Mission Trip Fundraising Fundamentals

Amidst the necessary gathering of documents and details, the next step is often the most dreaded: fundraising. Whether you’re going as part of a team or as an individual, raising funds is typically part of the process and can sometimes feel like pulling teeth and herding cats. But here’s the good news—it doesn’t have to be! We’re here to help, so here’s our simple guide to mission trip fundraising fundamentals:  

1. Understand the why

Fundraising can often require a lot of patience and persistence, and it can be a challenging process. This is why it’s important to know why you’re doing it (and sticking with it) in the first place, especially before you begin. 

Even if you can finance your trip alone, here’s a couple of reasons why fundraising is still a good idea: 

Fundraising not only alleviates the financial burden but also invites your community into the process. When people support your trip financially, they are investing in what God is doing through and within you. They become partners in building the Kingdom of God, lifting you up in prayer and community.  

The Church, as depicted in the Bible, is often compared to one body with many parts, where we need one another. Going on a mission trip is another example of how the body can come together to meet each other’s needs and celebrate victories. We are not designed to do life or church alone.  

2. Make a Plan

It’s crucial to start fundraising as soon as possible and to have a plan in place. You need to know how much you need to raise, by what dates, how people can donate, and how you intend to raise your needed finances.  

Christ For the City’s peer-to-peer fundraising tool makes it easier to share with friends and family and invite them to support you. Our missions team department will help set up a page for your trip.   

Here is an example of one of those pages: 

Greek Cru Virginia Tech Spring Break Trip (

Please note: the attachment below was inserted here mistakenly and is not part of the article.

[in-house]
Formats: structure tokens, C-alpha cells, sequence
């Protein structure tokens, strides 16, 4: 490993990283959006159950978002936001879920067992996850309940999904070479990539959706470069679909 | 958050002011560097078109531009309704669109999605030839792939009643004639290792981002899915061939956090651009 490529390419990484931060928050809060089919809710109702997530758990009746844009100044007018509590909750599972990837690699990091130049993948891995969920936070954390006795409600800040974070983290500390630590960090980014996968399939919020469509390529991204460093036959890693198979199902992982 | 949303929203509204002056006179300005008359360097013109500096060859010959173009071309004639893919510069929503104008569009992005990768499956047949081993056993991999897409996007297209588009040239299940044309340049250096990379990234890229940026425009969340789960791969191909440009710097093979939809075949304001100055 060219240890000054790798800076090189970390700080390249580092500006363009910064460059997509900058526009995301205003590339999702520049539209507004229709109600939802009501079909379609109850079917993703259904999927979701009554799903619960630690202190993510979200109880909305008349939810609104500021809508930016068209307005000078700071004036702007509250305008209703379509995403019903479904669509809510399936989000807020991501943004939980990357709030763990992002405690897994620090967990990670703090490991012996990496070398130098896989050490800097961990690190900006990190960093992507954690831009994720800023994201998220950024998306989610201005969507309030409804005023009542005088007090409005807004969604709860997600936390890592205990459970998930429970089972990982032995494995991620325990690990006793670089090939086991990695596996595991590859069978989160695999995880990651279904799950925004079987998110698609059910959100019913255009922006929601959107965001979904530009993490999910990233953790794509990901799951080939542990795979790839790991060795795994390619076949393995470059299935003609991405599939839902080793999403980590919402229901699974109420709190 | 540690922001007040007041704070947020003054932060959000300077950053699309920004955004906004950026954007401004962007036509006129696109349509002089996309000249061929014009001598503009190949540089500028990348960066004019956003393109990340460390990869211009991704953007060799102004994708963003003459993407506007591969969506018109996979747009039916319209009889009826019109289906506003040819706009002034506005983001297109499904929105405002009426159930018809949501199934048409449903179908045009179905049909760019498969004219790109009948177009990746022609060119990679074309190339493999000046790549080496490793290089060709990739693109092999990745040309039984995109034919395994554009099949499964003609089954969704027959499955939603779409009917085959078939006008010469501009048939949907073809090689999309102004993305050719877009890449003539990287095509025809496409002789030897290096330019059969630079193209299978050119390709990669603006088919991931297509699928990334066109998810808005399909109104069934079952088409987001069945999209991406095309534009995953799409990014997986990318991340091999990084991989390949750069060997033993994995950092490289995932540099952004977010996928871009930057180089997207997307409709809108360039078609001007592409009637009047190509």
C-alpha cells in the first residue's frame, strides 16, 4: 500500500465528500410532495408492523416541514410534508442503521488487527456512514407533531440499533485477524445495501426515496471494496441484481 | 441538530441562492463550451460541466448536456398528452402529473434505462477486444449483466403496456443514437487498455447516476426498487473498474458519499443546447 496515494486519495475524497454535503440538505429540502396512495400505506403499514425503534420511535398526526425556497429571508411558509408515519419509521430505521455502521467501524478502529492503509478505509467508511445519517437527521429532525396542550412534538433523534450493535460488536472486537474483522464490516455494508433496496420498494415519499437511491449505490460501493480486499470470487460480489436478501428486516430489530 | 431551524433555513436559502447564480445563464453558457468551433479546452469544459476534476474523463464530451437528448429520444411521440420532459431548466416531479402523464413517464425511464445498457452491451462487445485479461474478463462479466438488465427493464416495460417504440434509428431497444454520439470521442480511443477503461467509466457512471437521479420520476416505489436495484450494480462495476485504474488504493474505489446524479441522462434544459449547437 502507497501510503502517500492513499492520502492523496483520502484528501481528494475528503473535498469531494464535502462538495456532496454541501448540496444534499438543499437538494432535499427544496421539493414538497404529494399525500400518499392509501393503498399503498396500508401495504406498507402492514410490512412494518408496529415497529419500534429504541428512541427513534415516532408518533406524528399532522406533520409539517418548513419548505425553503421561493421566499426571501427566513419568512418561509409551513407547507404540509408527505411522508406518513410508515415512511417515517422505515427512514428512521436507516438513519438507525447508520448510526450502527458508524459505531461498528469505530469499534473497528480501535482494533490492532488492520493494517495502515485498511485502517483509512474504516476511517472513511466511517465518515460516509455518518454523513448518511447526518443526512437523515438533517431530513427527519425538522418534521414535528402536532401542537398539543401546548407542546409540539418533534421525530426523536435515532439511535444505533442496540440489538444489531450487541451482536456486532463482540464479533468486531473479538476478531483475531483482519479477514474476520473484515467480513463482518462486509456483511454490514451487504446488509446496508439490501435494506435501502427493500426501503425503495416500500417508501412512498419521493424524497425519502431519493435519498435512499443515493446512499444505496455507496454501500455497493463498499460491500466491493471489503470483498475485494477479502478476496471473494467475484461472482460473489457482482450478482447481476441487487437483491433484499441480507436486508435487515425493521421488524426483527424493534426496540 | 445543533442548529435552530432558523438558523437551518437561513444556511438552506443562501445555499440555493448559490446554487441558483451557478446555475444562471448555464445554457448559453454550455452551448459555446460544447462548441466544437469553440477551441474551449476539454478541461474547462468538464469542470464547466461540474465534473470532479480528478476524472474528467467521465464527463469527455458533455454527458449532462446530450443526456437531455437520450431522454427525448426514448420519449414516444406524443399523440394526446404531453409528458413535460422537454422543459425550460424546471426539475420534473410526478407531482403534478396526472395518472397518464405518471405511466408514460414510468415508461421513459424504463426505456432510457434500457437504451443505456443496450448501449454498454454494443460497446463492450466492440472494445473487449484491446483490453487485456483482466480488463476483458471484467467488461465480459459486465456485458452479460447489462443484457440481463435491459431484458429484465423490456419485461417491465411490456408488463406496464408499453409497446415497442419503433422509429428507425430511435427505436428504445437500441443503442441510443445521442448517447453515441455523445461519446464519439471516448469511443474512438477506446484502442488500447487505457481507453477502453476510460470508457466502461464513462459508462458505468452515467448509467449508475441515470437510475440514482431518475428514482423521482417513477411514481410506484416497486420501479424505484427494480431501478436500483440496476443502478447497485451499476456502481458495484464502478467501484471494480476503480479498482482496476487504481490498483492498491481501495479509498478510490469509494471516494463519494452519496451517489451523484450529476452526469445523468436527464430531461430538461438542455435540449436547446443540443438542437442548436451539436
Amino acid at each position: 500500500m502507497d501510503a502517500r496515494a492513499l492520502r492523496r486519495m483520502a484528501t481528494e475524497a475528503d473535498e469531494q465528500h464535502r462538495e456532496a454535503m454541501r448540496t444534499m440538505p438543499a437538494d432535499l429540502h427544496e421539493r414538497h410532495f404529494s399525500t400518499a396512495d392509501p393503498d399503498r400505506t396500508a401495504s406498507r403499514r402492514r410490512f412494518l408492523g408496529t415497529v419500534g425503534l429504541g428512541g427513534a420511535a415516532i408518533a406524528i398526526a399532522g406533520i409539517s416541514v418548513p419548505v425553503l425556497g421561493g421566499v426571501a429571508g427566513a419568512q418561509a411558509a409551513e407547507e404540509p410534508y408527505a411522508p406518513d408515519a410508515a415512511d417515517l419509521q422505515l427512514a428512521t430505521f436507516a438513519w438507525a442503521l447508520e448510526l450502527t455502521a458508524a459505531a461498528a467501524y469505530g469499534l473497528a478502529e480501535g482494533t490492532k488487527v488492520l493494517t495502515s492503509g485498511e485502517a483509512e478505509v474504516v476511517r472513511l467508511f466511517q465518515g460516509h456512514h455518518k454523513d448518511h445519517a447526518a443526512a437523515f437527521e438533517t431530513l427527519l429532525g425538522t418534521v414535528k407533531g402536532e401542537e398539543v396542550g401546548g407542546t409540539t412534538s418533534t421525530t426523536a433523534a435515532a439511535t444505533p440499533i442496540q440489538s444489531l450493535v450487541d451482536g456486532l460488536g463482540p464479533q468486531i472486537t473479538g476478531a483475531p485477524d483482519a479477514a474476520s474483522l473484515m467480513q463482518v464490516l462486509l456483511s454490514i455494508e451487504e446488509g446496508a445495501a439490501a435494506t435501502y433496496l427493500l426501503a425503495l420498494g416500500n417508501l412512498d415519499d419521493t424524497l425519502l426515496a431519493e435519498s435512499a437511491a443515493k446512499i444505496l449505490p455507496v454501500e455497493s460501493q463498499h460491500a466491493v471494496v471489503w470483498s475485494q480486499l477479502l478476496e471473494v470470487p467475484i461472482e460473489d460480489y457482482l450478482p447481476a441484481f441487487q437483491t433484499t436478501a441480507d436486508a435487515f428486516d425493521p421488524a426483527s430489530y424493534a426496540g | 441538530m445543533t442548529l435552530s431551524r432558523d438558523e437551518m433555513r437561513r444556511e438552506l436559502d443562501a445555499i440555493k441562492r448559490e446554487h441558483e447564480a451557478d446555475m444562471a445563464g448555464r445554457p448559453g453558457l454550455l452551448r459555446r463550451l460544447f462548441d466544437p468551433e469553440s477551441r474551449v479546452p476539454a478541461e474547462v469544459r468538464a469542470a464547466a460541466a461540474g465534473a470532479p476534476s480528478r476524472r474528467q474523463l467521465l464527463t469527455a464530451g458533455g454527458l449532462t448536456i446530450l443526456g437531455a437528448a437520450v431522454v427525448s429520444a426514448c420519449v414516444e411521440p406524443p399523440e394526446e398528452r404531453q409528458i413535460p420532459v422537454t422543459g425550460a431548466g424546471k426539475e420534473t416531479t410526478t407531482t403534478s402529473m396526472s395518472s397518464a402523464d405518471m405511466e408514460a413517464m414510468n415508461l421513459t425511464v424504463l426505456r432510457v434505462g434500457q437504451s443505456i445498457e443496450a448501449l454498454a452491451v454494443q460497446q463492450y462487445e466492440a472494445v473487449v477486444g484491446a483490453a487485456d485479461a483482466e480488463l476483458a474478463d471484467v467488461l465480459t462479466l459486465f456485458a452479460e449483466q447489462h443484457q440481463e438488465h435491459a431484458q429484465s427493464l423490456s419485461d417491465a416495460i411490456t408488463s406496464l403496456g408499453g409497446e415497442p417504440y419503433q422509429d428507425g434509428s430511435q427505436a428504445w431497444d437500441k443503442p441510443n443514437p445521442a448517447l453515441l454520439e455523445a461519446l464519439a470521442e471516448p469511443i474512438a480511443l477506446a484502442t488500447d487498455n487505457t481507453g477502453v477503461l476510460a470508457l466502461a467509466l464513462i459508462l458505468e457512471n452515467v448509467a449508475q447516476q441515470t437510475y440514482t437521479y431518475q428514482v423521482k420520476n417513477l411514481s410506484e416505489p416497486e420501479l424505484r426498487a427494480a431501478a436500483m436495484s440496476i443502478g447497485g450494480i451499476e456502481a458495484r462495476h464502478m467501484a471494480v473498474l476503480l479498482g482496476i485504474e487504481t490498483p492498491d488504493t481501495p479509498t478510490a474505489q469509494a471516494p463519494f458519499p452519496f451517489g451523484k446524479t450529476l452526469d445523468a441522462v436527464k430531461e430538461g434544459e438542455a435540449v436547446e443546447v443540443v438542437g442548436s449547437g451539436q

Apart from sending support letters (more on that below), there are many other fundraising options for both teams and individuals. 

For example: 

FAMILY: Babysitting, Trivia Night. 

FOOD: Bake Sale, Cook-off, Coffee Bar, Cookie Dough Sale, Dinner and a Movie, Lemonade Stand, Pancake Breakfast, Taco Bar, Tea Party. 

SALES: Business Sponsorship, Discount Cards, Garage Sale, Grant Writing, Matching Gifts, Raffle, T-Shirt Sale, Silent Auction, Spare Change Collection, ‘Rent Out’ yourself or your team (to do yard work, babysitting, moving house, painting, etc.). 

SPORTS: Basketball Tournament, Dodgeball Tournament, Video Game Competition, Golf Outing, host a 5K Race, Super Bowl Party, Walk-a-thon. 

WORK: Can Collection, Dog Wash, Mow-a-thon, Service Auction, Car Wash. 

3. Writing and sending support letters

Writing and sending out support letters is a great first step for meeting your fundraising goals.   

Here are some valuable, practical tips and guidelines for doing so effectively: 

Step 1: Pray. 

Before doing anything else, pray. This whole process is about trusting God to provide. Begin each day declaring, “God loves to provide for me!” 

Step 2: Make a list. 

Make a list of everyone you know. Think about family, friends, your church community, and other social groups you are a part of (sports, clubs, etc.). Have a financial goal, and make sure you know exactly how much you need to raise. 

Step 3: Figure out the wording. 

In the section below, there is a sample support/prayer letter template that you are welcome to use as a basis for your own. Try to make your letter as succinct as possible (one page, only double-sided if you have lots of pictures). Make sure you include: 

  • A greeting  
  • Details about your current life situation  
  • Why you are writing to them  
  • Trip details (where you are going, what you will be doing, when you are going)  
  • Your hopes and expectations about the trip (your personal vision)  
  • What your financial needs are (do not be afraid to give suggestions on donation amounts. For example, ‘would you pray about sponsoring me/us $200 to make this trip a reality?)  
  • How people can give  
  • Contact details